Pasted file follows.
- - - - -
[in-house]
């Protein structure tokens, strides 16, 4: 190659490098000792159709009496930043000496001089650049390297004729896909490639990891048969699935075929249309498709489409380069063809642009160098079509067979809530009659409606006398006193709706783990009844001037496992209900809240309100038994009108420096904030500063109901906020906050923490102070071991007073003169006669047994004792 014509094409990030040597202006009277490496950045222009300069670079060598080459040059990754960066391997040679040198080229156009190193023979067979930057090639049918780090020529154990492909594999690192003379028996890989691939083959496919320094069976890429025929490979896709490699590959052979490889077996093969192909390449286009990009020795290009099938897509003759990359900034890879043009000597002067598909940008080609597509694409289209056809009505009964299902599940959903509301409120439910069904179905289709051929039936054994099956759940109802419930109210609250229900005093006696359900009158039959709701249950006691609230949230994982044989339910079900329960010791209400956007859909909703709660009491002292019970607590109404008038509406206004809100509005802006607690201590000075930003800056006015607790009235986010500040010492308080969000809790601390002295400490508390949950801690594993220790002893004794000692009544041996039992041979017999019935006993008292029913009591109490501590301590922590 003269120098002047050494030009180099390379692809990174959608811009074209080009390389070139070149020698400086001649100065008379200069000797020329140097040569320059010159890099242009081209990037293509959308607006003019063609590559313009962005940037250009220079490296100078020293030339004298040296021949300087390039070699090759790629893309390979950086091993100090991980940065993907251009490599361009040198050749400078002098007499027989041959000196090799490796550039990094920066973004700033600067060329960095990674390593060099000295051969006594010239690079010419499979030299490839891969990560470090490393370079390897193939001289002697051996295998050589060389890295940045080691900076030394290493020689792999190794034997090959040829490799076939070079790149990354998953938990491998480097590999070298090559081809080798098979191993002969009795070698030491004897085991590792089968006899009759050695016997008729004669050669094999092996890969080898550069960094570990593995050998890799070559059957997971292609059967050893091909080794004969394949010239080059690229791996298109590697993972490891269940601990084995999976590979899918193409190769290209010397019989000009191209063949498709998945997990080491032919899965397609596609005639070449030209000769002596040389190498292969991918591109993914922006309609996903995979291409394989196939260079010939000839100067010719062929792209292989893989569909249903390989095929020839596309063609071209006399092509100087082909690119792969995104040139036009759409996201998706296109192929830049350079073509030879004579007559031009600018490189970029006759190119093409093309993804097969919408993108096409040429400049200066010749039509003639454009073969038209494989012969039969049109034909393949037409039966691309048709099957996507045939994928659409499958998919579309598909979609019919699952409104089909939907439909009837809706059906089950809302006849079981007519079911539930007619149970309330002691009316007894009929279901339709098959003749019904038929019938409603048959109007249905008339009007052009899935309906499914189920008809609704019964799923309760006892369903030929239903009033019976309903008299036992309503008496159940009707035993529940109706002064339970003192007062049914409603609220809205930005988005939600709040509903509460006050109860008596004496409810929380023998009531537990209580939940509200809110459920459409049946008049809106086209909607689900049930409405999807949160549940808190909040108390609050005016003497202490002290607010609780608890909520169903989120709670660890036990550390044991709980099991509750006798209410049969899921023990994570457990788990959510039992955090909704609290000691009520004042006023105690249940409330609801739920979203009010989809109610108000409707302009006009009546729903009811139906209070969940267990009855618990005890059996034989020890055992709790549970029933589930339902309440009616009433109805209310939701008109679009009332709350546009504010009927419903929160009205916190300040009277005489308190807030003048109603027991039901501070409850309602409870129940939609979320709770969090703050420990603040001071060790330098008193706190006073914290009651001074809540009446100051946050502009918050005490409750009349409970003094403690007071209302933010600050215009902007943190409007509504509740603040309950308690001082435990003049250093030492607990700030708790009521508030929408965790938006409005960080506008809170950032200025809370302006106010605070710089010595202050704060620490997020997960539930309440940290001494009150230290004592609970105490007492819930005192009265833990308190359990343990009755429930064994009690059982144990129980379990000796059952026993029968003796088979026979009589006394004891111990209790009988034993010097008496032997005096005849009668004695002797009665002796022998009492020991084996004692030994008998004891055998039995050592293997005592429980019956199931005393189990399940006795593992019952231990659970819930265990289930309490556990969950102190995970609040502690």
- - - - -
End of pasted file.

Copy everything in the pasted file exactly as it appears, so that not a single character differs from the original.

[in-house]
């Protein structure tokens, strides 16, 4: 190659490098000792159709009496930043000496001089650049390297004729896909490639990891048969699935075929249309498709489409380069063809642009160098079509067979809530009659409606006398006193709706783990009844001037496992209900809240309100038994009108420096904030500063109901906020906050923490102070071991007073003169006669047994004792 014509094409990030040597202006009277490496950045222009300069670079060598080459040059990754960066391997040679040198080229156009190193023979067979930057090639049918780090020529154990492909594999690192003379028996890989691939083959496919320094069976890429025929490979896709490699590959052979490889077996093969192909390449286009990009020795290009099938897509003759990359900034890879043009000597002067598909940008080609597509694409289209056809009505009964299902599940959903509301409120439910069904179905289709051929039936054994099956759940109802419930109210609250229900005093006696359900009158039959709701249950006691609230949230994982044989339910079900329960010791209400956007859909909703709660009491002292019970607590109404008038509406206004809100509005802006607690201590000075930003800056006015607790009235986010500040010492308080969000809790601390002295400490508390949950801690594993220790002893004794000692009544041996039992041979017999019935006993008292029913009591109490501590301590922590 003269120098002047050494030009180099390379692809990174959608811009074209080009390389070139070149020698400086001649100065008379200069000797020329140097040569320059010159890099242009081209990037293509959308607006003019063609590559313009962005940037250009220079490296100078020293030339004298040296021949300087390039070699090759790629893309390979950086091993100090991980940065993907251009490599361009040198050749400078002098007499027989041959000196090799490796550039990094920066973004700033600067060329960095990674390593060099000295051969006594010239690079010419499979030299490839891969990560470090490393370079390897193939001289002697051996295998050589060389890295940045080691900076030394290493020689792999190794034997090959040829490799076939070079790149990354998953938990491998480097590999070298090559081809080798098979191993002969009795070698030491004897085991590792089968006899009759050695016997008729004669050669094999092996890969080898550069960094570990593995050998890799070559059957997971292609059967050893091909080794004969394949010239080059690229791996298109590697993972490891269940601990084995999976590979899918193409190769290209010397019989000009191209063949498709998945997990080491032919899965397609596609005639070449030209000769002596040389190498292969991918591109993914922006309609996903995979291409394989196939260079010939000839100067010719062929792209292989893989569909249903390989095929020839596309063609071209006399092509100087082909690119792969995104040139036009759409996201998706296109192929830049350079073509030879004579007559031009600018490189970029006759190119093409093309993804097969919408993108096409040429400049200066010749039509003639454009073969038209494989012969039969049109034909393949037409039966691309048709099957996507045939994928659409499958998919579309598909979609019919699952409104089909939907439909009837809706059906089950809302006849079981007519079911539930007619149970309330002691009316007894009929279901339709098959003749019904038929019938409603048959109007249905008339009007052009899935309906499914189920008809609704019964799923309760006892369903030929239903009033019976309903008299036992309503008496159940009707035993529940109706002064339970003192007062049914409603609220809205930005988005939600709040509903509460006050109860008596004496409810929380023998009531537990209580939940509200809110459920459409049946008049809106086209909607689900049930409405999807949160549940808190909040108390609050005016003497202490002290607010609780608890909520169903989120709670660890036990550390044991709980099991509750006798209410049969899921023990994570457990788990959510039992955090909704609290000691009520004042006023105690249940409330609801739920979203009010989809109610108000409707302009006009009546729903009811139906209070969940267990009855618990005890059996034989020890055992709790549970029933589930339902309440009616009433109805209310939701008109679009009332709350546009504010009927419903929160009205916190300040009277005489308190807030003048109603027991039901501070409850309602409870129940939609979320709770969090703050420990603040001071060790330098008193706190006073914290009651001074809540009446100051946050502009918050005490409750009349409970003094403690007071209302933010600050215009902007943190409007509504509740603040309950308690001082435990003049250093030492607990700030708790009521508030929408965790938006409005960080506008809170950032200025809370302006106010605070710089010595202050704060620490997020997960539930309440940290001494009150230290004592609970105490007492819930005192009265833990308190359990343990009755429930064994009690059982144990129980379990000796059952026993029968003796088979026979009589006394004891111990209790009988034993010097008496032997005096005849009668004695002797009665002796022998009492020991084996004692030994008998004891055998039995050592293997005592429980019956199931005393189990399940006795593992019952231990659970819930265990289930309490556990969950102190995970609040502690």